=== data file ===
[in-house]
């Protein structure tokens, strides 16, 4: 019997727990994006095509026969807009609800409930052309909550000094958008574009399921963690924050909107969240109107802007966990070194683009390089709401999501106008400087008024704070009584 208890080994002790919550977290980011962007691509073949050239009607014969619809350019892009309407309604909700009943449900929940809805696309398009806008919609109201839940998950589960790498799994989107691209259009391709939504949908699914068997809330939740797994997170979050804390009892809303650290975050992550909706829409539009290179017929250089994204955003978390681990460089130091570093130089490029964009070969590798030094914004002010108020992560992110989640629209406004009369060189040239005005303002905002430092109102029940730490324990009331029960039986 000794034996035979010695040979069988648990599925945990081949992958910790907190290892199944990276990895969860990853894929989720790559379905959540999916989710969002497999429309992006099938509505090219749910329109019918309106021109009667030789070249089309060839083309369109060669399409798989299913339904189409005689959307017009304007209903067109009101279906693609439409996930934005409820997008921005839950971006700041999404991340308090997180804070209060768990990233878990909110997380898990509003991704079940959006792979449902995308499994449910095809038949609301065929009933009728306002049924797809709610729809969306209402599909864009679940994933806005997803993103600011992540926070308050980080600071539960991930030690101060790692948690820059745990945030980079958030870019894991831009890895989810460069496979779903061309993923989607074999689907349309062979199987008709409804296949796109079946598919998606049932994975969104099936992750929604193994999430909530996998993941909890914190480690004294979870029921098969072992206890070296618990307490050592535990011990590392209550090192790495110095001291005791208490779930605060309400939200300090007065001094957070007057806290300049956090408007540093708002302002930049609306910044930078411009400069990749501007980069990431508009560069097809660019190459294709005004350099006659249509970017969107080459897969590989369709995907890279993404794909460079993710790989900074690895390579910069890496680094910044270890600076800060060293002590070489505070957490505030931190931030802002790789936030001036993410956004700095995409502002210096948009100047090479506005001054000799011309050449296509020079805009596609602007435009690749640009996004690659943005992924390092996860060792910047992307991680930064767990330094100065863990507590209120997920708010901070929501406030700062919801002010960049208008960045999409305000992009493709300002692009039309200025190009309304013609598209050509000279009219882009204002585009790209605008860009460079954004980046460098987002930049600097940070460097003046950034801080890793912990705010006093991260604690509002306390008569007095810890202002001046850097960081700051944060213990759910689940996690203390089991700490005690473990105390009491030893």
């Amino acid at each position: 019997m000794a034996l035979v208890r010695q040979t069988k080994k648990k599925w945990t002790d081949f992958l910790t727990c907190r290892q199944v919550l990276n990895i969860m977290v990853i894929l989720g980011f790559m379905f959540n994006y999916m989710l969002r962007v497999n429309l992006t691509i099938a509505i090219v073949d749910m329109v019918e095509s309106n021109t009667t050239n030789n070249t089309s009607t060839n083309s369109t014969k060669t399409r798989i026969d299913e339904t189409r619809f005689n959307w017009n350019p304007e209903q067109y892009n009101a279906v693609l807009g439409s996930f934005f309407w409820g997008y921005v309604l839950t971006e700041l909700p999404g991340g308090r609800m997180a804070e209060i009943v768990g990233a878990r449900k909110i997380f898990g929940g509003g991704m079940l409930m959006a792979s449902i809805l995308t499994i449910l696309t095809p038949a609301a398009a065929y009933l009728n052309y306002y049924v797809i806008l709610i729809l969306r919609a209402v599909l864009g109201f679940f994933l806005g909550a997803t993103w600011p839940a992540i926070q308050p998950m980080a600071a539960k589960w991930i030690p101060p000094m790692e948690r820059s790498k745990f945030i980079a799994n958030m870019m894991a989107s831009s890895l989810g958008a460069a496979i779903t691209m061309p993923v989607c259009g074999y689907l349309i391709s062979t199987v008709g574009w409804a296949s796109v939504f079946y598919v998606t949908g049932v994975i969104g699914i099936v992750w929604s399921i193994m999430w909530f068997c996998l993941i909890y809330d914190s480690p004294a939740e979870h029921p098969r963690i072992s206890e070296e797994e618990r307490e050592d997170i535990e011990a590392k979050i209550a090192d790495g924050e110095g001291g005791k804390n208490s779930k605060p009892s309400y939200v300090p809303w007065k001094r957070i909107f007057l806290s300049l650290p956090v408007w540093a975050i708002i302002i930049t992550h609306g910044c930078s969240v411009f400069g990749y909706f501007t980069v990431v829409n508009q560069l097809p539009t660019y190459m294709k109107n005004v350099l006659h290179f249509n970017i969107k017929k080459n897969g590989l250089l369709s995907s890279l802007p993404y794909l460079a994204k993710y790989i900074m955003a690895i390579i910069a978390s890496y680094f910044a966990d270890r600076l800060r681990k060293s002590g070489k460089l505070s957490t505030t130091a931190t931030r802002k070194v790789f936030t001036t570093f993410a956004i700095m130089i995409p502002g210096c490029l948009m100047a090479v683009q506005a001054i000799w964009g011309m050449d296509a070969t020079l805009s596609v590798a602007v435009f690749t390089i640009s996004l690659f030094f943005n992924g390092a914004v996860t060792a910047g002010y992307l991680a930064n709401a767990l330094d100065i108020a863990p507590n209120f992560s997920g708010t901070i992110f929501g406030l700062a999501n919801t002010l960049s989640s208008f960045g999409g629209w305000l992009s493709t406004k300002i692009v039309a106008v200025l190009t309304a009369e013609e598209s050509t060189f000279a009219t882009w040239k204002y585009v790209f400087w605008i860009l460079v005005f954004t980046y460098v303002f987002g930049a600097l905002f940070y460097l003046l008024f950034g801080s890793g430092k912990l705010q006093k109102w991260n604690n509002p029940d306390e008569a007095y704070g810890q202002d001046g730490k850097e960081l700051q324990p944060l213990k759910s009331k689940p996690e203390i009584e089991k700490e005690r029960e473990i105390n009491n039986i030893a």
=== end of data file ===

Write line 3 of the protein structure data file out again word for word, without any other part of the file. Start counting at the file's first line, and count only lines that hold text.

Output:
């Amino acid at each position: 019997m000794a034996l035979v208890r010695q040979t069988k080994k648990k599925w945990t002790d081949f992958l910790t727990c907190r290892q199944v919550l990276n990895i969860m977290v990853i894929l989720g980011f790559m379905f959540n994006y999916m989710l969002r962007v497999n429309l992006t691509i099938a509505i090219v073949d749910m329109v019918e095509s309106n021109t009667t050239n030789n070249t089309s009607t060839n083309s369109t014969k060669t399409r798989i026969d299913e339904t189409r619809f005689n959307w017009n350019p304007e209903q067109y892009n009101a279906v693609l807009g439409s996930f934005f309407w409820g997008y921005v309604l839950t971006e700041l909700p999404g991340g308090r609800m997180a804070e209060i009943v768990g990233a878990r449900k909110i997380f898990g929940g509003g991704m079940l409930m959006a792979s449902i809805l995308t499994i449910l696309t095809p038949a609301a398009a065929y009933l009728n052309y306002y049924v797809i806008l709610i729809l969306r919609a209402v599909l864009g109201f679940f994933l806005g909550a997803t993103w600011p839940a992540i926070q308050p998950m980080a600071a539960k589960w991930i030690p101060p000094m790692e948690r820059s790498k745990f945030i980079a799994n958030m870019m894991a989107s831009s890895l989810g958008a460069a496979i779903t691209m061309p993923v989607c259009g074999y689907l349309i391709s062979t199987v008709g574009w409804a296949s796109v939504f079946y598919v998606t949908g049932v994975i969104g699914i099936v992750w929604s399921i193994m999430w909530f068997c996998l993941i909890y809330d914190s480690p004294a939740e979870h029921p098969r963690i072992s206890e070296e797994e618990r307490e050592d997170i535990e011990a590392k979050i209550a090192d790495g924050e110095g001291g005791k804390n208490s779930k605060p009892s309400y939200v300090p809303w007065k001094r957070i909107f007057l806290s300049l650290p956090v408007w540093a975050i708002i302002i930049t992550h609306g910044c930078s969240v411009f400069g990749y909706f501007t980069v990431v829409n508009q560069l097809p539009t660019y190459m294709k109107n005004v350099l006659h290179f249509n970017i969107k017929k080459n897969g590989l250089l369709s995907s890279l802007p993404y794909l460079a994204k993710y790989i900074m955003a690895i390579i910069a978390s890496y680094f910044a966990d270890r600076l800060r681990k060293s002590g070489k460089l505070s957490t505030t130091a931190t931030r802002k070194v790789f936030t001036t570093f993410a956004i700095m130089i995409p502002g210096c490029l948009m100047a090479v683009q506005a001054i000799w964009g011309m050449d296509a070969t020079l805009s596609v590798a602007v435009f690749t390089i640009s996004l690659f030094f943005n992924g390092a914004v996860t060792a910047g002010y992307l991680a930064n709401a767990l330094d100065i108020a863990p507590n209120f992560s997920g708010t901070i992110f929501g406030l700062a999501n919801t002010l960049s989640s208008f960045g999409g629209w305000l992009s493709t406004k300002i692009v039309a106008v200025l190009t309304a009369e013609e598209s050509t060189f000279a009219t882009w040239k204002y585009v790209f400087w605008i860009l460079v005005f954004t980046y460098v303002f987002g930049a600097l905002f940070y460097l003046l008024f950034g801080s890793g430092k912990l705010q006093k109102w991260n604690n509002p029940d306390e008569a007095y704070g810890q202002d001046g730490k850097e960081l700051q324990p944060l213990k759910s009331k689940p996690e203390i009584e089991k700490e005690r029960e473990i105390n009491n039986i030893a």